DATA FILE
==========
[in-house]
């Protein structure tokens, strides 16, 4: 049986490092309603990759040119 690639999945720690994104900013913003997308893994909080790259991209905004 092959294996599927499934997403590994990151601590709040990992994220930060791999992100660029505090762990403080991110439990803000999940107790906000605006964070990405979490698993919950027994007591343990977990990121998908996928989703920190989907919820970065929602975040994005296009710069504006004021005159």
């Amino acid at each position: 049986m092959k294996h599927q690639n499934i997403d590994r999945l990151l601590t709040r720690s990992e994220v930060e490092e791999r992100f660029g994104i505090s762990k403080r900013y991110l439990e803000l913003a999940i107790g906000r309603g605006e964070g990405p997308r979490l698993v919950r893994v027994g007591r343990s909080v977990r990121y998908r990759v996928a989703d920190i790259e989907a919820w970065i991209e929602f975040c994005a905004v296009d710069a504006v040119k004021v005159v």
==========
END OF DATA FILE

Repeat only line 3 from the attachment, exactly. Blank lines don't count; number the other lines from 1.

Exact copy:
């Amino acid at each position: 049986m092959k294996h599927q690639n499934i997403d590994r999945l990151l601590t709040r720690s990992e994220v930060e490092e791999r992100f660029g994104i505090s762990k403080r900013y991110l439990e803000l913003a999940i107790g906000r309603g605006e964070g990405p997308r979490l698993v919950r893994v027994g007591r343990s909080v977990r990121y998908r990759v996928a989703d920190i790259e989907a919820w970065i991209e929602f975040c994005a905004v296009d710069a504006v040119k004021v005159v």